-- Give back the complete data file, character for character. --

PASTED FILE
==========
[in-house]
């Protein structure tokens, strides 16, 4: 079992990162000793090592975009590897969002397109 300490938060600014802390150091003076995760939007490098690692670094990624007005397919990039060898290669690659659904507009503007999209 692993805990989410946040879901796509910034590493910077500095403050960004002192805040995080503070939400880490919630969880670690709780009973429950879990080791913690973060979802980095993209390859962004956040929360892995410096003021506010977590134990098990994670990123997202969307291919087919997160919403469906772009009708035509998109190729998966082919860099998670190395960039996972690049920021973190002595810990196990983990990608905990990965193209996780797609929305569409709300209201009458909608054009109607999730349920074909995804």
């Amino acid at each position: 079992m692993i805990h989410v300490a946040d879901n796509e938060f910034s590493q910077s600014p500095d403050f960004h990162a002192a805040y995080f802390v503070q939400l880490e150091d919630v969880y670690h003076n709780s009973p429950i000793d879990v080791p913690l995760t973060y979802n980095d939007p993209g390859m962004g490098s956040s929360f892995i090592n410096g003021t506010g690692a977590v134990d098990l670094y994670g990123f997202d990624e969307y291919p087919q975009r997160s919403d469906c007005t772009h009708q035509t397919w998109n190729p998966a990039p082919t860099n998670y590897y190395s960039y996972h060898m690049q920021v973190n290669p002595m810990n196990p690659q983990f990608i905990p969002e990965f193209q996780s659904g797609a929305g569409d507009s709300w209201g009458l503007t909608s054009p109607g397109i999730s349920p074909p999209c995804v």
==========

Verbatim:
[in-house]
């Protein structure tokens, strides 16, 4: 079992990162000793090592975009590897969002397109 300490938060600014802390150091003076995760939007490098690692670094990624007005397919990039060898290669690659659904507009503007999209 692993805990989410946040879901796509910034590493910077500095403050960004002192805040995080503070939400880490919630969880670690709780009973429950879990080791913690973060979802980095993209390859962004956040929360892995410096003021506010977590134990098990994670990123997202969307291919087919997160919403469906772009009708035509998109190729998966082919860099998670190395960039996972690049920021973190002595810990196990983990990608905990990965193209996780797609929305569409709300209201009458909608054009109607999730349920074909995804």
């Amino acid at each position: 079992m692993i805990h989410v300490a946040d879901n796509e938060f910034s590493q910077s600014p500095d403050f960004h990162a002192a805040y995080f802390v503070q939400l880490e150091d919630v969880y670690h003076n709780s009973p429950i000793d879990v080791p913690l995760t973060y979802n980095d939007p993209g390859m962004g490098s956040s929360f892995i090592n410096g003021t506010g690692a977590v134990d098990l670094y994670g990123f997202d990624e969307y291919p087919q975009r997160s919403d469906c007005t772009h009708q035509t397919w998109n190729p998966a990039p082919t860099n998670y590897y190395s960039y996972h060898m690049q920021v973190n290669p002595m810990n196990p690659q983990f990608i905990p969002e990965f193209q996780s659904g797609a929305g569409d507009s709300w209201g009458l503007t909608s054009p109607g397109i999730s349920p074909p999209c995804v």